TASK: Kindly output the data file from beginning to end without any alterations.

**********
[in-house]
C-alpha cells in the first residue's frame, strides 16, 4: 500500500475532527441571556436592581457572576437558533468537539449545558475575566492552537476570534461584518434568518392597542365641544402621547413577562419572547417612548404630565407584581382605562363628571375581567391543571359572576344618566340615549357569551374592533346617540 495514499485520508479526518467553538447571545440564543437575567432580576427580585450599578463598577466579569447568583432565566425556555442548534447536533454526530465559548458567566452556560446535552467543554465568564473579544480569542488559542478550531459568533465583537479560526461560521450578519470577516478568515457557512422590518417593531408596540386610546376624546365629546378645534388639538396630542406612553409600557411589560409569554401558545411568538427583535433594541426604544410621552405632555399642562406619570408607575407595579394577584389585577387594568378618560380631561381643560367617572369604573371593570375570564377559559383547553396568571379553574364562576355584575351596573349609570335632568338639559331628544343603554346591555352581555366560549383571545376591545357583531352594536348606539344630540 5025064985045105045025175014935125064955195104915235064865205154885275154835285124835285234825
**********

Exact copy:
[in-house]
C-alpha cells in the first residue's frame, strides 16, 4: 500500500475532527441571556436592581457572576437558533468537539449545558475575566492552537476570534461584518434568518392597542365641544402621547413577562419572547417612548404630565407584581382605562363628571375581567391543571359572576344618566340615549357569551374592533346617540 495514499485520508479526518467553538447571545440564543437575567432580576427580585450599578463598577466579569447568583432565566425556555442548534447536533454526530465559548458567566452556560446535552467543554465568564473579544480569542488559542478550531459568533465583537479560526461560521450578519470577516478568515457557512422590518417593531408596540386610546376624546365629546378645534388639538396630542406612553409600557411589560409569554401558545411568538427583535433594541426604544410621552405632555399642562406619570408607575407595579394577584389585577387594568378618560380631561381643560367617572369604573371593570375570564377559559383547553396568571379553574364562576355584575351596573349609570335632568338639559331628544343603554346591555352581555366560549383571545376591545357583531352594536348606539344630540 5025064985045105045025175014935125064955195104915235064865205154885275154835285124835285234825